It is alright to dive after breast enlargement, as long as the prostheses are made of silicone or water filled. Breast feeding is OK for the female diver, but make sure there is not too much pressure across the chest when the BCD inflates as this could leave your child hungry when you get back. Go for the more open fronted BCD's commonly used in female diver photo shoots.
Dive tables and computer algorithms that tell you how long it is safe to stay at depth for are only a guide. You can still get DCS diving within these strict definitions. The most common reason to fall out of tables is due to your physiology at the time. Like any sport, diving is the same. You have to make sure you are fit and able enough to do what you want to do. Lack of physical fitness will make every dive more tiring. This will increase your on-gassing, and thus your nitrogen load. And the chances of you getting a bend. So before you go on any long dive holiday, go to the gym first.
Hydration is equally important, and your bodies' fluids can be decreased by not drinking enough in a hot climate, or with diarrohoea. A 10% loss of fluid can increase your chances of a bend many fold. Always make sure you are hydrated enough to be passing clear urine. Coffee and alcohol will cause dehydration. Never drink alcohol just before a dive and make sure you are rehydrated after a boozy night before. Other recreational drugs e.g cannabis, ectasy or amphetamines are totally banned whilst diving.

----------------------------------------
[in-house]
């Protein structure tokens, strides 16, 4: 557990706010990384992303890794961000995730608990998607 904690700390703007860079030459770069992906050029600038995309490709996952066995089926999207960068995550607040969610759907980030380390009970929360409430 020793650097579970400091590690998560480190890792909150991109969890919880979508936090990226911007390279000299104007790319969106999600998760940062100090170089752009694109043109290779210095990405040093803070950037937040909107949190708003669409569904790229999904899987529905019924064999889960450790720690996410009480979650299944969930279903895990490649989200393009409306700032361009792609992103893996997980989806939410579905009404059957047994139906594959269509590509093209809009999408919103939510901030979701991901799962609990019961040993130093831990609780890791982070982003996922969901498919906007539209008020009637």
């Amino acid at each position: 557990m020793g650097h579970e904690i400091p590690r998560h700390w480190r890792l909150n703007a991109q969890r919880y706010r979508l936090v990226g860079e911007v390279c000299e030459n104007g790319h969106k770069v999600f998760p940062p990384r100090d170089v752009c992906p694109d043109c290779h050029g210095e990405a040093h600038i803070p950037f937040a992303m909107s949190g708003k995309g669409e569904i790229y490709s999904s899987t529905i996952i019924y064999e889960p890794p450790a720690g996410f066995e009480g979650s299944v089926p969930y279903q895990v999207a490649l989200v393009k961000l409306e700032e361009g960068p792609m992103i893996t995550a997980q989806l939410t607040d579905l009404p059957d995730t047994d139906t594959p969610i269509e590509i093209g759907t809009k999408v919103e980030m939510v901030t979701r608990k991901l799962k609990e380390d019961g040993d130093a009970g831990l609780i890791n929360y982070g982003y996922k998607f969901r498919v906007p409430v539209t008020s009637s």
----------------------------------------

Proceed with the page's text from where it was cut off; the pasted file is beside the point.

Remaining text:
This family of underwater nasties is the general term for anything that seems to sting you that you can't see. From hydroids, fern like creatures that leave an angry painful rash for weeks on exposed parts of your body, to fire coral, at least the cures are the same. Once "stung" it is best to treat the pain and prevent infection. Local anaesthetic spray can work in the short term, but oral painkillers like ibuprofen and codeine will do. Get some steroid/antibiotic cream and use it 2 to 3 times a day as well. The pain will turn to itching in a few days, but the rash can last for weeks. It is best to avoid contact in the first place, so always stay a few feet from rocks and coral when you dive. Corals can also cause cuts. The tropical climate where they exist can also delay healing out of the water. Watch out for infection in these wounds and keep them as dry as you can. Plastic skin sprays are good if you need to dive on and are cut.
(other dive medical questions)